War and cholera provided many things, but festival spirit was not one of them. It was another couple of decades until the time came for the Oktoberfest institution as we now know it. In 1881, the first roasted chicken outlet opened and traditional chicken continues to be served to hungry Oktoberfest visitors to this day. In the late 19th century, Oktoberfest continued to develop into the festival we now know it. Booths and carousels with electrical lighting appeared, performers came, and due to increased demand the breweries set up huge beer tents with musicians, instead of the usual small beer stalls.
1980: An attack shakes up the Oktoberfest
It still took a while from the historic Oktoberfest to the event as we know it today. For the 100th anniversary of the Oktoberfest , in 1910, 12,000 hectoliters of beer were served in the Pschorr-Bräurosl, the largest festival tent at the time with 12,000 seats. Every year, new and increasingly exciting rides were added to the Oktoberfest .
In the first half of the 20th century, due to the two world wars and economic crises, the Oktoberfest was cancelled several times or had to be held as a smaller autumn festival. After World War II, the once obligatory horse race only takes place in the anniversary years of 1960 and 2010.
In 1950, Munich's mayor Thomas Wimmer tapped the first beer barrel at the Schottenhamel for the first time. Since then, it has been a tradition that the Oktoberfest tapping is done by the Lord Mayor. The famous words "O'zapft is" now have cult status.
On September 26, 1980, a bomb exploded at the main entrance to the Oktoberfest, killing 13 people and injuring over 200 visitors. Among the victims was the assassin Gundolf Köhler himself. The Oktoberfest attack is considered one of the worst attacks in German history. Investigations into the case were reopened in 2014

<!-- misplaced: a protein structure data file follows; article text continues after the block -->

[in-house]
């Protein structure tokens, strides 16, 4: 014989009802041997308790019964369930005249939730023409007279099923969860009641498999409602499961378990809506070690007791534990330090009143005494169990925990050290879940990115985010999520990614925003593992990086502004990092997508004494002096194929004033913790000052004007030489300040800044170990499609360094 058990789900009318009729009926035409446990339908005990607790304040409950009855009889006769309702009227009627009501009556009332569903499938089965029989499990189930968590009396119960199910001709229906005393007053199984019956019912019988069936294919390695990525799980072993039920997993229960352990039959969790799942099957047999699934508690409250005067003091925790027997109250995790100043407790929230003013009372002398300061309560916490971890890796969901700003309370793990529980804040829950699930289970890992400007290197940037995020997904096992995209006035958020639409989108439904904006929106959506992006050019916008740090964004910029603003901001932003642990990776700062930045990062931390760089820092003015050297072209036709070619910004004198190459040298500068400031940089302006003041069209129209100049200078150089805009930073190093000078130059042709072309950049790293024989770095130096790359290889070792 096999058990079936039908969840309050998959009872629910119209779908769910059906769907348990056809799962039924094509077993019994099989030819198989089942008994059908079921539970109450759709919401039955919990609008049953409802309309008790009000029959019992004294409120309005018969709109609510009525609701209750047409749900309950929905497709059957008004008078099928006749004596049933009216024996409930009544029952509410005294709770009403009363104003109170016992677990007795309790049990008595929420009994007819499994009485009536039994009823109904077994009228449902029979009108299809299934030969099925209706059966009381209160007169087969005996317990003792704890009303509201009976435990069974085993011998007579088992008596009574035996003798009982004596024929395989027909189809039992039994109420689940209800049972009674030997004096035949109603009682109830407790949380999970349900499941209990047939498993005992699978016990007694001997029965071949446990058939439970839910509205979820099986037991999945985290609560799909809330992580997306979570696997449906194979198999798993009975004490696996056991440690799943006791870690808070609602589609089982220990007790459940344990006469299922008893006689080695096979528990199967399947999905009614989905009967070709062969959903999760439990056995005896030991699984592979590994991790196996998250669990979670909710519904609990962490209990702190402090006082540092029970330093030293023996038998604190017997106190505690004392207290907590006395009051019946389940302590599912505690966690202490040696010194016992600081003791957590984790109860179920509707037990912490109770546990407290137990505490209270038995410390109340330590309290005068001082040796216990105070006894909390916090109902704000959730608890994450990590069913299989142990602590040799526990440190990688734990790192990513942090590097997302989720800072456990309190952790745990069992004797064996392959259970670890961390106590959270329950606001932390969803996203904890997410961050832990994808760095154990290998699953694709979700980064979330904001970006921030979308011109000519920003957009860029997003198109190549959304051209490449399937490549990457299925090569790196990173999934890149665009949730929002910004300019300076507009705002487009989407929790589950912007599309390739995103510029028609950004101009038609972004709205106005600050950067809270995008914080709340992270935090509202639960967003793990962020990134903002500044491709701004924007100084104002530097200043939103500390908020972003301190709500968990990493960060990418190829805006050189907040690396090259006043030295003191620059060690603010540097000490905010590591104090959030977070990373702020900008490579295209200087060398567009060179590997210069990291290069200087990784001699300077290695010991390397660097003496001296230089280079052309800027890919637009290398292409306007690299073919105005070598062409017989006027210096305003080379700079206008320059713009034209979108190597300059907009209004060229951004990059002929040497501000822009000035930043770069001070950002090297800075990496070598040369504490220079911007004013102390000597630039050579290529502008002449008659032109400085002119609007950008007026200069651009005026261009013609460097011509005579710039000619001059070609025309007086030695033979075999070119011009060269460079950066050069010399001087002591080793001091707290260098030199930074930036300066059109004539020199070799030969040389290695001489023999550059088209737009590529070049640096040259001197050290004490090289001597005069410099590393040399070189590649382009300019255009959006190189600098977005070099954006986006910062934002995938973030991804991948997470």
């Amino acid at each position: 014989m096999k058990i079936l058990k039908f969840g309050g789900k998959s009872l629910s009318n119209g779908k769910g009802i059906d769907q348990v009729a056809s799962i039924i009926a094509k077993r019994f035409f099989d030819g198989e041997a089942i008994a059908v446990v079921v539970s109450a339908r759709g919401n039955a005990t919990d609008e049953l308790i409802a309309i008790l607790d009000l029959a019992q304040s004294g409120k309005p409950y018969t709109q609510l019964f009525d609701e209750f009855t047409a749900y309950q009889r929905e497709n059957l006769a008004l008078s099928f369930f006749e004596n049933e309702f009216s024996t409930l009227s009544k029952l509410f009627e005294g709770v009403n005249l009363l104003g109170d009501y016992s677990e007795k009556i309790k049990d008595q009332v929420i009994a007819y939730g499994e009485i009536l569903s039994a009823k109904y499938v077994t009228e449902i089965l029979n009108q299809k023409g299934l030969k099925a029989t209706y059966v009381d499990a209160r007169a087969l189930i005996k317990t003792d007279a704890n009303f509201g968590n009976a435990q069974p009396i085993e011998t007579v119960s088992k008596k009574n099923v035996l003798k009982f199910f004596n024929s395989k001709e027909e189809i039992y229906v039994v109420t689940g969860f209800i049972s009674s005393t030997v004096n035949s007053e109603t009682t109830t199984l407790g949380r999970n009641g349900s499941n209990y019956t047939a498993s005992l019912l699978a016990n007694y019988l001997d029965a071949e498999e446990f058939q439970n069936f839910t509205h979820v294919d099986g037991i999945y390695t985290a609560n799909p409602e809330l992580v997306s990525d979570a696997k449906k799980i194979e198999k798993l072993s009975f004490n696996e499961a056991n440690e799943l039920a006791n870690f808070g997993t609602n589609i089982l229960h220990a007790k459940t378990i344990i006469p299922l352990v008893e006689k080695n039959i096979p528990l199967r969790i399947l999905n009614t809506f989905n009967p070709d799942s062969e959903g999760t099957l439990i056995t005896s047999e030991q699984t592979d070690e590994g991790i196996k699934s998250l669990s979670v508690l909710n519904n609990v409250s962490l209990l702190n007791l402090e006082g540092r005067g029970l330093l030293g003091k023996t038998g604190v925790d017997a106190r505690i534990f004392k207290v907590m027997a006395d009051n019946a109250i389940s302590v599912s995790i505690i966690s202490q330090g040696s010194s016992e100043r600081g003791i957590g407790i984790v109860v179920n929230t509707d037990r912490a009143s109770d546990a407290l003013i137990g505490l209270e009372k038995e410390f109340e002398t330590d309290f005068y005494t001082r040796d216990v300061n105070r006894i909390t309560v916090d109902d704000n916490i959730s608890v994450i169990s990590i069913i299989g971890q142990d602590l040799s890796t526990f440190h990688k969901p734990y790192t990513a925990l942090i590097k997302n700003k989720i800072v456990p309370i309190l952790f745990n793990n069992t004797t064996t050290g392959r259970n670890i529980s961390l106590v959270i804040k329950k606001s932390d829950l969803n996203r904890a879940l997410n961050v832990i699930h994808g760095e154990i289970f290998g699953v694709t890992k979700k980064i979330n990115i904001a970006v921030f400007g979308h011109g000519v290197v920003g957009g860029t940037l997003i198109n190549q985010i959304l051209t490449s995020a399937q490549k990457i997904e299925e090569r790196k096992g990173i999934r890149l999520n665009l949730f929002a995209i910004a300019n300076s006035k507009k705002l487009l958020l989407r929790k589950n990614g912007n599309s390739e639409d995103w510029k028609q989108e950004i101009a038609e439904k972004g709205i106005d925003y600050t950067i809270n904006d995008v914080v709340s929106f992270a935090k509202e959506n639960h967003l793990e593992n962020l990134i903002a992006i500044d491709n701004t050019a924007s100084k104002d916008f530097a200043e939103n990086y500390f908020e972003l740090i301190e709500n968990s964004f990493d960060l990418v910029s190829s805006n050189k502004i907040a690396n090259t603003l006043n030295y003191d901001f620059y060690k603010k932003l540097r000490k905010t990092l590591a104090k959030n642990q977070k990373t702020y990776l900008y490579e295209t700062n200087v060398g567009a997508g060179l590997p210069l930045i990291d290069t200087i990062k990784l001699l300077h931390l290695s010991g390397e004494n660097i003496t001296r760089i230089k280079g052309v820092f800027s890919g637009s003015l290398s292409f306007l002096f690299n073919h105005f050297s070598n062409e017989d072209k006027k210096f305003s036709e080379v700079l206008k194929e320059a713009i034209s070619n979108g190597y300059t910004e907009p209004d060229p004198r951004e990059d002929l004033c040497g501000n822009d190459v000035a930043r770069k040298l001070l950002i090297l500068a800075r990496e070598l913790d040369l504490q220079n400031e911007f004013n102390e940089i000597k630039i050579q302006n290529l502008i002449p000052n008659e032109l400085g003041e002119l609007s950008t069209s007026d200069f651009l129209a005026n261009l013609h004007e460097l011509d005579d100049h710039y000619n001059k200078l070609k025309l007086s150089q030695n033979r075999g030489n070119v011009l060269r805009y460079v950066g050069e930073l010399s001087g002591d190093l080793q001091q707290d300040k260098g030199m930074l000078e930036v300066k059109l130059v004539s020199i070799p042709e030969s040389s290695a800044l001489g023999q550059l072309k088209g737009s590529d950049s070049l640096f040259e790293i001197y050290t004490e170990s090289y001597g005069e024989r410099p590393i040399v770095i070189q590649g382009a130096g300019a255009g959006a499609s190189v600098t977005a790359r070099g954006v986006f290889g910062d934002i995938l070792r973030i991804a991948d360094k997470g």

O’zapft is, brass band music, Oide Wiesn: that’s how we celebrate today
Today, the Oktoberfest is the world’s largest folk festival and it draws around six million visitors annually. Each year, it continues to break new records from the quantity of beer consumed through to the amount of chicken devoured. In 2005, a ‘quiet Oktoberfest’ was introduced to make the world’s largest folk festival more attractive to families. Business owners are only allowed to play party music after 6 p.m. and can only play Bavarian brass band music prior to that time.
The history of Oktoberfest also continues to be reborn in the most wonderful ways. In 2010, to mark the 200th anniversary, in addition to the ‘regular’ Oktoberfest, a historical festival took place in the south part of Theresienwiese which was to remind festival-goers of the festival’s history. In addition to a family-friendly program, a wealth of cultural activities and horseracing, from which the festival originated, were on offer. The ‘Oide Wiesn’ was so successful that it has taken place every year since — the inhabitants of Munich in particular immediately fell in love with their ‘Oide’. It only takes a year off if the Bavarian agricultural fair, which takes place every four years, happens to be on at the same time. The next time will be in 2024.